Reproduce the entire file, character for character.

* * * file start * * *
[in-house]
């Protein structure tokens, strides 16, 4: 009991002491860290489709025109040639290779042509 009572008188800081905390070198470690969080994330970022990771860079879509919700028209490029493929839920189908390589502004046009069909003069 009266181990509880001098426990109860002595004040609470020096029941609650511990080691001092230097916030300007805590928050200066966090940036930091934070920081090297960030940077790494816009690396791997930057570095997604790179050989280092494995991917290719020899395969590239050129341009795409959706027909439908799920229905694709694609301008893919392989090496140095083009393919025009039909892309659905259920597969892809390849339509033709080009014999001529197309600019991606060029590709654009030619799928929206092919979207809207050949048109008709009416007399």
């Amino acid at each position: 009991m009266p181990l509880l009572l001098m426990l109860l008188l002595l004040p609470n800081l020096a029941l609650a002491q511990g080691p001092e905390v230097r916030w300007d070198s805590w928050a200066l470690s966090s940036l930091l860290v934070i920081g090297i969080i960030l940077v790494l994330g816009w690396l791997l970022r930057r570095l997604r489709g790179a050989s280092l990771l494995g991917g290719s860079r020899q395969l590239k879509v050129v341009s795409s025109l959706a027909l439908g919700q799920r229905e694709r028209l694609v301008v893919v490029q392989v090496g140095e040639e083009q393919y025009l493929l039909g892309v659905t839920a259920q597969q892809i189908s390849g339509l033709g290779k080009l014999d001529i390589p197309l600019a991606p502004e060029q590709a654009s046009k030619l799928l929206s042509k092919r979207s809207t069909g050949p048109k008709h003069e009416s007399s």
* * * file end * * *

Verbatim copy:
[in-house]
């Protein structure tokens, strides 16, 4: 009991002491860290489709025109040639290779042509 009572008188800081905390070198470690969080994330970022990771860079879509919700028209490029493929839920189908390589502004046009069909003069 009266181990509880001098426990109860002595004040609470020096029941609650511990080691001092230097916030300007805590928050200066966090940036930091934070920081090297960030940077790494816009690396791997930057570095997604790179050989280092494995991917290719020899395969590239050129341009795409959706027909439908799920229905694709694609301008893919392989090496140095083009393919025009039909892309659905259920597969892809390849339509033709080009014999001529197309600019991606060029590709654009030619799928929206092919979207809207050949048109008709009416007399």
């Amino acid at each position: 009991m009266p181990l509880l009572l001098m426990l109860l008188l002595l004040p609470n800081l020096a029941l609650a002491q511990g080691p001092e905390v230097r916030w300007d070198s805590w928050a200066l470690s966090s940036l930091l860290v934070i920081g090297i969080i960030l940077v790494l994330g816009w690396l791997l970022r930057r570095l997604r489709g790179a050989s280092l990771l494995g991917g290719s860079r020899q395969l590239k879509v050129v341009s795409s025109l959706a027909l439908g919700q799920r229905e694709r028209l694609v301008v893919v490029q392989v090496g140095e040639e083009q393919y025009l493929l039909g892309v659905t839920a259920q597969q892809i189908s390849g339509l033709g290779k080009l014999d001529i390589p197309l600019a991606p502004e060029q590709a654009s046009k030619l799928l929206s042509k092919r979207s809207t069909g050949p048109k008709h003069e009416s007399s």